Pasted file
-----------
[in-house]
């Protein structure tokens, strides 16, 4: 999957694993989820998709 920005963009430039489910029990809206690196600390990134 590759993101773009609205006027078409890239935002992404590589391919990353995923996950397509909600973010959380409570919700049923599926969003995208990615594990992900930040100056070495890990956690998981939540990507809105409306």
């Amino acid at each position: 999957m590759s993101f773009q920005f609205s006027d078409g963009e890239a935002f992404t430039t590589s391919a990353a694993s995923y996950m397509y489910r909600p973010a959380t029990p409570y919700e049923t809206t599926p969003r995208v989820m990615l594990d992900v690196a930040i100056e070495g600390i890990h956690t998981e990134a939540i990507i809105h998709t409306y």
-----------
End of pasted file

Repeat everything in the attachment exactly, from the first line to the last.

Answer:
[in-house]
């Protein structure tokens, strides 16, 4: 999957694993989820998709 920005963009430039489910029990809206690196600390990134 590759993101773009609205006027078409890239935002992404590589391919990353995923996950397509909600973010959380409570919700049923599926969003995208990615594990992900930040100056070495890990956690998981939540990507809105409306």
């Amino acid at each position: 999957m590759s993101f773009q920005f609205s006027d078409g963009e890239a935002f992404t430039t590589s391919a990353a694993s995923y996950m397509y489910r909600p973010a959380t029990p409570y919700e049923t809206t599926p969003r995208v989820m990615l594990d992900v690196a930040i100056e070495g600390i890990h956690t998981e990134a939540i990507i809105h998709t409306y």